Conversations about the construction of gender are complicated when we move beyond the binary. West and Zimmerman, for example, do not imagine a world in which people might wish to conform to a non-binary gender. Consequently, how do individuals construct gender identity when they do not want to conform to a binary gender category?

Harry Barbee and Douglas Schrock have recently taken on this question in their article, “Un/gendering Social Selves: How Nonbinary People Navigate and Experience a Binarily Gendered World”. Barbee and Schrock investigate a process they term “un/gendering social selves,” meaning how non-binary people define and present themselves in their daily lives to avoid binary classification from others.

While there is an abundance of literature regarding how individuals deliberately try to fit themselves into binary categories, the authors argue that there is a notable lack of research on non-binary people who actively seek to avoid binary classifications. The authors address these questions using in-depth interviews with 17 non-binary identifying individuals.

Their respondents reported two tactics used to “un/gender” themselves in their interactions. First, they reflected on how they actively participate in “un/gendering embodiment.” Prior gender literature has reflected on how individuals “embody” gender differences by actively manipulating their appearance to distinguish their gender from another. Barbee and Schrock’s participants described manipulating their appearance to neutralize any gender signifiers that could be read on their bodies. For example, participants discussed consciously choosing their clothing, accessories, or makeup so that their appearance does not solely fit into one gender category.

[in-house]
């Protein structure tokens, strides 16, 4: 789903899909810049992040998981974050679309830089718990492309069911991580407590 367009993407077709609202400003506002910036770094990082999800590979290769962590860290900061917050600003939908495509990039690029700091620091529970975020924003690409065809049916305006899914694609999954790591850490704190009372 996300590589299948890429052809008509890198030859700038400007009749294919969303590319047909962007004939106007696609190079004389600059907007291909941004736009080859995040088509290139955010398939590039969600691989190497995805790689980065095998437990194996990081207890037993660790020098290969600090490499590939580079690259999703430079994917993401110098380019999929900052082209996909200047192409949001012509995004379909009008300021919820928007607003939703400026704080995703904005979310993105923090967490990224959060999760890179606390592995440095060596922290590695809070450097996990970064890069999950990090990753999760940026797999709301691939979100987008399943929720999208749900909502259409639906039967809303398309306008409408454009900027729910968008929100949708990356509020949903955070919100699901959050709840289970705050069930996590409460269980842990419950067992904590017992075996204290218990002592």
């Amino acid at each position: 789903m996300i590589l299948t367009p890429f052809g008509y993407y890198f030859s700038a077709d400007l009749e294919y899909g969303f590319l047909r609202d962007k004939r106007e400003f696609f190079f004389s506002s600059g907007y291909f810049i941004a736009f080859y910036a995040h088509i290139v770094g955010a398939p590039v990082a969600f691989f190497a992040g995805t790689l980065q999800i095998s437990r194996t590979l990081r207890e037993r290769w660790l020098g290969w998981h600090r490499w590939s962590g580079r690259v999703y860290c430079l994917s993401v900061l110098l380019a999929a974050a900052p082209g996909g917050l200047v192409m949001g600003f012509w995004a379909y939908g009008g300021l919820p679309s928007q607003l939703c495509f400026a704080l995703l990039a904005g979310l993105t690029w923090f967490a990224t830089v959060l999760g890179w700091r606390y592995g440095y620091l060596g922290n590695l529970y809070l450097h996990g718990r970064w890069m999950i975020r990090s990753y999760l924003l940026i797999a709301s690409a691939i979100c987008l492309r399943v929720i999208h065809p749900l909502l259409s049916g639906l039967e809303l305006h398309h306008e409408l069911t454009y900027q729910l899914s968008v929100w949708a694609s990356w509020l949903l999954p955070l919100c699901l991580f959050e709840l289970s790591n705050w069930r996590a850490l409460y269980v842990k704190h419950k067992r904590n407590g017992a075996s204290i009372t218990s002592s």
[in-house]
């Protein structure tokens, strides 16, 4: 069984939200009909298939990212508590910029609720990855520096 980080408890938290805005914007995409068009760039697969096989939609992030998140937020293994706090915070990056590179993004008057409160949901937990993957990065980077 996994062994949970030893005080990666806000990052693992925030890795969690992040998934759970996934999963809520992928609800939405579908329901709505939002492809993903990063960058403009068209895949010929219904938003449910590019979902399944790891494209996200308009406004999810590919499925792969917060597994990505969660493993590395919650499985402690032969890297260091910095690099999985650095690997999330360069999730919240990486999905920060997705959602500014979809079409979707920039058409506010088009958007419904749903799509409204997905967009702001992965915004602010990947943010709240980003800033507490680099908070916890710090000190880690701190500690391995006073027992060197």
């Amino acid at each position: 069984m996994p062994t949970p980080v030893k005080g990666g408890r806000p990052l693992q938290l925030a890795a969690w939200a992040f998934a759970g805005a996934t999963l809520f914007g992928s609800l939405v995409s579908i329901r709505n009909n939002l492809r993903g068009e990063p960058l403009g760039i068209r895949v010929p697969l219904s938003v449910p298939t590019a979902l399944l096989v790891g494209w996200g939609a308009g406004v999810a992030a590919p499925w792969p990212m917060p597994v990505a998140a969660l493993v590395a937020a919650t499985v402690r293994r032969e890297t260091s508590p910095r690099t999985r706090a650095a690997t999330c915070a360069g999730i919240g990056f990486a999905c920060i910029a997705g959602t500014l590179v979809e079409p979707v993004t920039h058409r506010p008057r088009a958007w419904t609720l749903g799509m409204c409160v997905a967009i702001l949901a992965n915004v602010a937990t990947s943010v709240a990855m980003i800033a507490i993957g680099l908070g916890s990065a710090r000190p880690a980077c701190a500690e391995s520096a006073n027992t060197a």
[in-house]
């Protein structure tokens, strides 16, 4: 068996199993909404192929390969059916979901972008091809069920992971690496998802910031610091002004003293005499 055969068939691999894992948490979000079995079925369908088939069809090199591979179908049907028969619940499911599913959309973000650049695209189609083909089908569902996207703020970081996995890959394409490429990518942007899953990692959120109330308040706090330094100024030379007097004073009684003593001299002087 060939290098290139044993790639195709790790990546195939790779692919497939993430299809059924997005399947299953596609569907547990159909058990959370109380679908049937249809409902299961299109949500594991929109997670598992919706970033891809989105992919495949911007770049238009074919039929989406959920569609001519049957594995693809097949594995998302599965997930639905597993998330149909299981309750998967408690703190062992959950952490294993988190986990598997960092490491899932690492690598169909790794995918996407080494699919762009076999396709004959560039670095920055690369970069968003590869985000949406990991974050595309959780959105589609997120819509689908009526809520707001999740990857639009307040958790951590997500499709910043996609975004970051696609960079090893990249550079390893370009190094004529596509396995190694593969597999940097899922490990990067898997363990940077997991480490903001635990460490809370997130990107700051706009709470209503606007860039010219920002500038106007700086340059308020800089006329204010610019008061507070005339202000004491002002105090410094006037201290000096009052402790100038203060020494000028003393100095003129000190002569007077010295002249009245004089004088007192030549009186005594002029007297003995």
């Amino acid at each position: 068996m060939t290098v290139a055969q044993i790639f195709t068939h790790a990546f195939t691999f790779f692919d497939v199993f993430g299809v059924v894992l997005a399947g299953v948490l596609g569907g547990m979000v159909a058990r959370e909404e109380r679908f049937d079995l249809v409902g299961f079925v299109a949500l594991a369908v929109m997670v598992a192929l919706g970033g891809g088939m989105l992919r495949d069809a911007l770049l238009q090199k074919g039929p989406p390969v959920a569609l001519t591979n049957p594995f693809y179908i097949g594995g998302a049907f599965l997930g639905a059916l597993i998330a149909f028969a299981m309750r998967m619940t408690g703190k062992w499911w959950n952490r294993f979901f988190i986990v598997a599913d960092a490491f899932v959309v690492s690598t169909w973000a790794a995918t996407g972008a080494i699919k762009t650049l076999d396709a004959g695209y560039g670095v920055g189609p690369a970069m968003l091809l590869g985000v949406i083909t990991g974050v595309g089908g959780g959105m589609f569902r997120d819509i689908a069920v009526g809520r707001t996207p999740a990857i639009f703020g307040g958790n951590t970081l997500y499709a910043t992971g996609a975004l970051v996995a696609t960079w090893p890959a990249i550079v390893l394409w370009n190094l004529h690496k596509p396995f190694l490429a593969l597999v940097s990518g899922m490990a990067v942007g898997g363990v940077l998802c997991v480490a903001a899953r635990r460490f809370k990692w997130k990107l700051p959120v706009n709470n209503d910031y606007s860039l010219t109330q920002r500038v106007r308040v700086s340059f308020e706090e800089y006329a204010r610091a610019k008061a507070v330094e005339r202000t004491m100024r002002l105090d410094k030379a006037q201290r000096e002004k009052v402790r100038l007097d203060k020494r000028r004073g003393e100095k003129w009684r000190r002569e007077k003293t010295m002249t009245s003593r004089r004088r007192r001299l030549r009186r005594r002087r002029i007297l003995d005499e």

Participants also spoke of “un/gendering” their word usage. Many participants reflected on their choice to adopt gender neutral names and pronouns. Others also spoke of actively changing their speaking voice in certain social contexts as too not come across as too masculine or feminine. While many of Barbee and Schrock’s participants felt that these processes allowed them to feel liberated and like their authentic selves, many also reported that these processes are sometimes emotionally burdensome and make them vulnerable in some public spaces.

Barbee and Schrock’s conclusions give us a new way to think about the construction of gender. By identifying how individuals “un/gender” embodiment and discourse, the authors illuminate that individuals still actively and thoughtfully construct their gender even when those individuals do not conform to binary gender categories. Consequently, like West and Zimmerman originally theorized about men and women, non-binary individuals must also carefully “do gender” even in their efforts to neutralize their gender identity.

While there is a growing acceptance of the multiplicity of gender identities, there is still much work to be done in the public and academic domains. Emerging perspectives on genderqueer identities should lead us to consider not only how we can add to existing gender theory, but also how we also might rethink those foundational perspectives to expand beyond the binary.

 

Comments

This article mainly pretains to how the world views genders and the stereotypes that each gender is suppose to uphold. These stereotypes can be "toxic" as the article says because we're suppose to live this certain way. For the people who don't live this certain way it leaves the subject open for debate. All over you look an see advertisement of what ideal gender is suppose to look like. As we evolve the world becomes more aware of the changes.